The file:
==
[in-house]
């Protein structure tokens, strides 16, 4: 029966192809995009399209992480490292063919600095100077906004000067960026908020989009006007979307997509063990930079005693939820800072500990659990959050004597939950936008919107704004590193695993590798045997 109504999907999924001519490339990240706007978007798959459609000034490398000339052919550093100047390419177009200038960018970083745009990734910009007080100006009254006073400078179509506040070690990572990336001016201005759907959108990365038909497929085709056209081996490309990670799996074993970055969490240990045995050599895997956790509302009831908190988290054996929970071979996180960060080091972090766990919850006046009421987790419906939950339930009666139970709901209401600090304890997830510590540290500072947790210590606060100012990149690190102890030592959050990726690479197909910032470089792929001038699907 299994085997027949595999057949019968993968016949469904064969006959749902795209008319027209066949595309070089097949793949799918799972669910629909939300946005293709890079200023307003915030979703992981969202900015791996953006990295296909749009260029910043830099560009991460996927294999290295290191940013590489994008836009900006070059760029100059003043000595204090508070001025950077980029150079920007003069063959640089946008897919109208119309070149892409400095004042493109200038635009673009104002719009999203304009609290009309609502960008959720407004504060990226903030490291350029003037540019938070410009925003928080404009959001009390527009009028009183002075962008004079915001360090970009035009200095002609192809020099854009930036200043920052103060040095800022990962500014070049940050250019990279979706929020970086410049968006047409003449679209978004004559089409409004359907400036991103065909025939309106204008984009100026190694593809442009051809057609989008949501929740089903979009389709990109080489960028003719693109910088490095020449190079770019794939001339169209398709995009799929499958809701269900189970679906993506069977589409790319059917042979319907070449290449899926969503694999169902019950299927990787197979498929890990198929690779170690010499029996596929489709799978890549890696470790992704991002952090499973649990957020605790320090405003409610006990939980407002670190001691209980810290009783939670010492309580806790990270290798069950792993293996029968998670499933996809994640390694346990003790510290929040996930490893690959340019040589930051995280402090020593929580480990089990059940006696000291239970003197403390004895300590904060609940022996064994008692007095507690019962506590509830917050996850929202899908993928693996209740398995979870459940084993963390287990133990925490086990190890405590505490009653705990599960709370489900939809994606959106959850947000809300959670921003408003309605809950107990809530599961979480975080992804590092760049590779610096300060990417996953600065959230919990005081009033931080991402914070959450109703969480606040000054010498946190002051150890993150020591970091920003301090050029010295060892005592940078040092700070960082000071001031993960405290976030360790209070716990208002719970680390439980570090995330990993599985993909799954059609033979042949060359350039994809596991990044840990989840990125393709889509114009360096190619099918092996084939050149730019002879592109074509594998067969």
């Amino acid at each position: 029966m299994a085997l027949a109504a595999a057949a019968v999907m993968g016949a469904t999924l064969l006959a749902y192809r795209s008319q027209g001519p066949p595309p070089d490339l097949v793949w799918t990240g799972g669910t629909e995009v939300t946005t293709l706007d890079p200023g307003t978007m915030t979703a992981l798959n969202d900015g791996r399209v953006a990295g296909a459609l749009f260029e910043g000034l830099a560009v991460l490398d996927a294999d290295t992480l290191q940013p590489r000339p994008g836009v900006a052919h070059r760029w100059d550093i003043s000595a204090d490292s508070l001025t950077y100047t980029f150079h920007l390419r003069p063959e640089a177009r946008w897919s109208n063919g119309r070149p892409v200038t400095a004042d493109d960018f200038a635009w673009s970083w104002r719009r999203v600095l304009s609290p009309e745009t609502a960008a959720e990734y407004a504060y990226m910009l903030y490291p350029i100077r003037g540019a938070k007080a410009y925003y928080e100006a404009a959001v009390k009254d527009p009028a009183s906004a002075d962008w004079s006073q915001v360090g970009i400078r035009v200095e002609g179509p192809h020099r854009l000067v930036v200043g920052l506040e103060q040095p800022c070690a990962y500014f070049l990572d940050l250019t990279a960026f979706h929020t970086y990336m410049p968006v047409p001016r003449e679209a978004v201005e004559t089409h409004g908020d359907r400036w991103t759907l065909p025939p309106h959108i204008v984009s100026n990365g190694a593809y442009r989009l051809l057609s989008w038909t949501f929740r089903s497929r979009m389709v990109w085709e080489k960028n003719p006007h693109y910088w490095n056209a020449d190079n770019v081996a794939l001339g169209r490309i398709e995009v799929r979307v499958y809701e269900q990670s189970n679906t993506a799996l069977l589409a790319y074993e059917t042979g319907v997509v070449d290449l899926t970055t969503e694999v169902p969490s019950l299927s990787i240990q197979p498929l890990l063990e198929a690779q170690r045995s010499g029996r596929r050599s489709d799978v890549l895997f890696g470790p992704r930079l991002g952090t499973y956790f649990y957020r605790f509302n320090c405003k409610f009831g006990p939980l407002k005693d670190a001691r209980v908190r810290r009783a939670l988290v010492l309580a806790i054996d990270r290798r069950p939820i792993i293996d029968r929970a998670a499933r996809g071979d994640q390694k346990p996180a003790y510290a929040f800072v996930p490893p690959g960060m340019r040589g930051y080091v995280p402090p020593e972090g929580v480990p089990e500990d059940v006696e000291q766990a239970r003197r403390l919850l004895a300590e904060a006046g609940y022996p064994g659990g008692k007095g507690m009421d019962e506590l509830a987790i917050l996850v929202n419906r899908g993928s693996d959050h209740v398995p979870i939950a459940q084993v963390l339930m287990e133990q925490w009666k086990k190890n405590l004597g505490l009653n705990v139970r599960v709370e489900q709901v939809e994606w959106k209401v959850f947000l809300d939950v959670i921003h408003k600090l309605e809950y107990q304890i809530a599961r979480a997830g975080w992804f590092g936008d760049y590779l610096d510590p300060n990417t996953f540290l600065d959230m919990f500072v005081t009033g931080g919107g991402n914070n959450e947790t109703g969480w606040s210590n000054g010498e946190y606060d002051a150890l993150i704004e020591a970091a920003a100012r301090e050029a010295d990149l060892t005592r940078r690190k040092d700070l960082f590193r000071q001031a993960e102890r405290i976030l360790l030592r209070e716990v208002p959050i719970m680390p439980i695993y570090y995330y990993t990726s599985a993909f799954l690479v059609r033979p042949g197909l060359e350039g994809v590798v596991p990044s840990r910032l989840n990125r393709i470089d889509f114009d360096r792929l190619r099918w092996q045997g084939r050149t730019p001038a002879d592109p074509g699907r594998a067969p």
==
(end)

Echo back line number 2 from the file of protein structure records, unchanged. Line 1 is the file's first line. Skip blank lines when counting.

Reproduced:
């Protein structure tokens, strides 16, 4: 029966192809995009399209992480490292063919600095100077906004000067960026908020989009006007979307997509063990930079005693939820800072500990659990959050004597939950936008919107704004590193695993590798045997 109504999907999924001519490339990240706007978007798959459609000034490398000339052919550093100047390419177009200038960018970083745009990734910009007080100006009254006073400078179509506040070690990572990336001016201005759907959108990365038909497929085709056209081996490309990670799996074993970055969490240990045995050599895997956790509302009831908190988290054996929970071979996180960060080091972090766990919850006046009421987790419906939950339930009666139970709901209401600090304890997830510590540290500072947790210590606060100012990149690190102890030592959050990726690479197909910032470089792929001038699907 299994085997027949595999057949019968993968016949469904064969006959749902795209008319027209066949595309070089097949793949799918799972669910629909939300946005293709890079200023307003915030979703992981969202900015791996953006990295296909749009260029910043830099560009991460996927294999290295290191940013590489994008836009900006070059760029100059003043000595204090508070001025950077980029150079920007003069063959640089946008897919109208119309070149892409400095004042493109200038635009673009104002719009999203304009609290009309609502960008959720407004504060990226903030490291350029003037540019938070410009925003928080404009959001009390527009009028009183002075962008004079915001360090970009035009200095002609192809020099854009930036200043920052103060040095800022990962500014070049940050250019990279979706929020970086410049968006047409003449679209978004004559089409409004359907400036991103065909025939309106204008984009100026190694593809442009051809057609989008949501929740089903979009389709990109080489960028003719693109910088490095020449190079770019794939001339169209398709995009799929499958809701269900189970679906993506069977589409790319059917042979319907070449290449899926969503694999169902019950299927990787197979498929890990198929690779170690010499029996596929489709799978890549890696470790992704991002952090499973649990957020605790320090405003409610006990939980407002670190001691209980810290009783939670010492309580806790990270290798069950792993293996029968998670499933996809994640390694346990003790510290929040996930490893690959340019040589930051995280402090020593929580480990089990059940006696000291239970003197403390004895300590904060609940022996064994008692007095507690019962506590509830917050996850929202899908993928693996209740398995979870459940084993963390287990133990925490086990190890405590505490009653705990599960709370489900939809994606959106959850947000809300959670921003408003309605809950107990809530599961979480975080992804590092760049590779610096300060990417996953600065959230919990005081009033931080991402914070959450109703969480606040000054010498946190002051150890993150020591970091920003301090050029010295060892005592940078040092700070960082000071001031993960405290976030360790209070716990208002719970680390439980570090995330990993599985993909799954059609033979042949060359350039994809596991990044840990989840990125393709889509114009360096190619099918092996084939050149730019002879592109074509594998067969």